Where They Were and What They Were Doing
Where They Were and What They Were Doing
by matt cook
I was looking through Milwaukee newspapers
From the day after John F. Kennedy was shotâ€”
There was this auto body worker
Who brought his BB gun to work that day;
He was arrested for shooting his BB gun
Out the windows of the body plant
At passing automobilesâ€”
That’s where he was and what he was doing
On the day President Kennedy was assassinated.
There was this biochemist.
He was giving this speech at some university in townâ€”
He was inviting the audience to imagine
A strain of pneumonia bacteria
That was wearing a heavy armor suit that was actually made ofproteinâ€”
That was his public speaking metaphor.
His point was that the protein would act like
A shield against white blood cells.
That’s what that guy was up to that day.
And just outside of town somewhere,
A car slammed into a truck on a rainy highway.
The car guy died of head injuries;
The truck guy was in satisfactory condition with neck pain.
In satisfactory condition with neck painâ€”
That’s where that guy was, and what he was doing.
The day President Kennedy was shot,
These kids broke into a junior high school.
They stole twenty dollars worth of stamps,
And smashed up an aquarium.
That was their story;
That’s where they were and what they were doing.
0 thoughts on “Where They Were and What They Were Doing”
I was shitting in my diapers, wondering who the hell I was. This poem was on Garrison Keeler’s poetry celebration thingy dingy, wasn’t it? It’s pretty good. A concept, worked through well enough. It makes a decent poem. I wonder: is poetry more than imagery and stories? This is juxtaposition of all that, and it makes a damn good poem. I see thousands of them, everywhere. I like it, but is this the way sediment settles in to a respectable layer we call American Poetry? A final middling place that means Good Poetry. I’m frustrated. Stuff like this seems like it settles for the status quo – what everyone is asking for. Is there more, or have I just been drinking too much bourbon? That said, good poem. I’m just hungry for something that spins loops in my mind more effectively than alcohol. I WANT. I just don’t know what it is.
Rejoining of a Splitting Headache
The bourbon fairy is rang your bell
sounds a tinkle for want of thirst
like a coin on lead crystal glass
dry fingers tap hollow on the bottle,
certainly not calling more bourbon
or a reminiscence of what once had filled
but for a place to lay a spinning head
and a kind hand to stay the gong
rung as stone skips twice and again
there can’t be more than has been
soured eyes burn as fires dwindle
be grateful when the bottle’s gone
better than a clock chimed to tell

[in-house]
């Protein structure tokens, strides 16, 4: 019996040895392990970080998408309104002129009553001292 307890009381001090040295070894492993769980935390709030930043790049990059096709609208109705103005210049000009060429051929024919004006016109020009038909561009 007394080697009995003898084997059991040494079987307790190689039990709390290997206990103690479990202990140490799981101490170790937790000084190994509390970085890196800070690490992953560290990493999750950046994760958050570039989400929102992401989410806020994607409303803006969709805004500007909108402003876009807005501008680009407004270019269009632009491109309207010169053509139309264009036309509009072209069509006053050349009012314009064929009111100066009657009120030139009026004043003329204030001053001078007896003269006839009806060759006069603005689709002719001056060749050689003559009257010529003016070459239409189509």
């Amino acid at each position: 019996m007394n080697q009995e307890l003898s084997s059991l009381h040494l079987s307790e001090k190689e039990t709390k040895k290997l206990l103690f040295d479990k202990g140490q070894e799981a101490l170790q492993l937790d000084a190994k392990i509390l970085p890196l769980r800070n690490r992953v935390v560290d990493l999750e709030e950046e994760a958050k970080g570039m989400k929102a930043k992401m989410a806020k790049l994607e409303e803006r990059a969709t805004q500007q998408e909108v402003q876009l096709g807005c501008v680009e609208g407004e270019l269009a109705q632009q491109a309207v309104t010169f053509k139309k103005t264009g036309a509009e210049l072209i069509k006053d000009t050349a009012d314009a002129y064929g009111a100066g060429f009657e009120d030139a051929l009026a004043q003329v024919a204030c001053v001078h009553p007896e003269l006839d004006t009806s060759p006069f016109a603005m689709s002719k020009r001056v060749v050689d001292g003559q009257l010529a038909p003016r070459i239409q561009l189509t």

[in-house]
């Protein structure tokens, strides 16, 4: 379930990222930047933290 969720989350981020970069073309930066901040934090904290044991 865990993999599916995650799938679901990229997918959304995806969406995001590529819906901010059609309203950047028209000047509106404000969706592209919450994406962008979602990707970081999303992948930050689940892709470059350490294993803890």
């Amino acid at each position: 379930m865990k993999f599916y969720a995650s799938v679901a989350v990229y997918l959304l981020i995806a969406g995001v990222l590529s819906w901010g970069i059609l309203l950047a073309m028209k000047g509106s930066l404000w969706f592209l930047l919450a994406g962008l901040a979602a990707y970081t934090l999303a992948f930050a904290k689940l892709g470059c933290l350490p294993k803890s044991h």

it’s time you were full off to sleep
there a stone can sink to rest
thirst settled into depthless drink
to join dreamt of sunken bottles
spent, quenched, and put to bed.
ah, sleep. there’s a thought.
perchance to dream?
Weird dreams. Contexts rising out of contexts like trees sprout out of seeds. There’s weird stuff that goes on with really good poetry. I don’t really have any issue with this poem, it’s very good, but I spent most of yesterday reading through some 20 odd journals and web sites, looking for magic. What I found was an awful lot of good, ironic, emotive, well-written poetry that all began to sound the same. I think I’ve been spending too much time thinking about this stuff, wondering why it works, and reading deeply into poetry by people like George Oppen. The objectivists gave such an incredible push into new directions and approaches to poetry. I’m wondering, are there any active writers today that are really breaking new ground, doing something that is really outstanding? Or has it all become a mishmash of craft, style, attitude, and well-drawn imagery? Nothing wrong with any of that, but what really makes a truly great poem? I get to thinking in these directions and I might as well be turning into Robert Pirsig. Total insanity.
where they were and what they were doing beta
by emma blowgun
I was reading through cedar rapids newspapers
from the day after nancy reagan told kids to
“just say no” the first time–
There were some hippies toking up at the legs of
the lincoln memorial that day;
the government fucked them over and sent
them to jail because they
gave in to the peer pressure–
That’s what the hippies and the D.C. police
were doing that day, the day after nancy told
the kids to “just say no”
There was a communist in the USSR, he
was thinking about how to stop the
capitalists; he knew that if capitalism
won, the streets would be filled with poverty
and sadness that the rich white men would never
that’s what he was doing the first time
nancy said “just say no”
and my dad;
he was getting kicked out of basketball
his junior year for underage drinking;
he should have been smoking chronic
in the back of a car, parked at
the edge of a pond on a cold winter night
with no gas for heat.
I’m with you, Jim. Look at yourself; you write the kind of poetry you crave. That being said, I enjoyed this piece.
A nice thing about this poem is that one isn’t quite sure whether the poem is trying to be sentimental about JFK’s assassination or if the poem is trying to move the event away from sentimentality by putting the lives of everyday people in emphasis.
better medicine meant at Fogman-
soothing liniment for what ails you (unless it’s terminal).
well, sure: a lovely poem, and an analysis based on where the poet was and what he was doing. Interesting link Halifax. I saved it.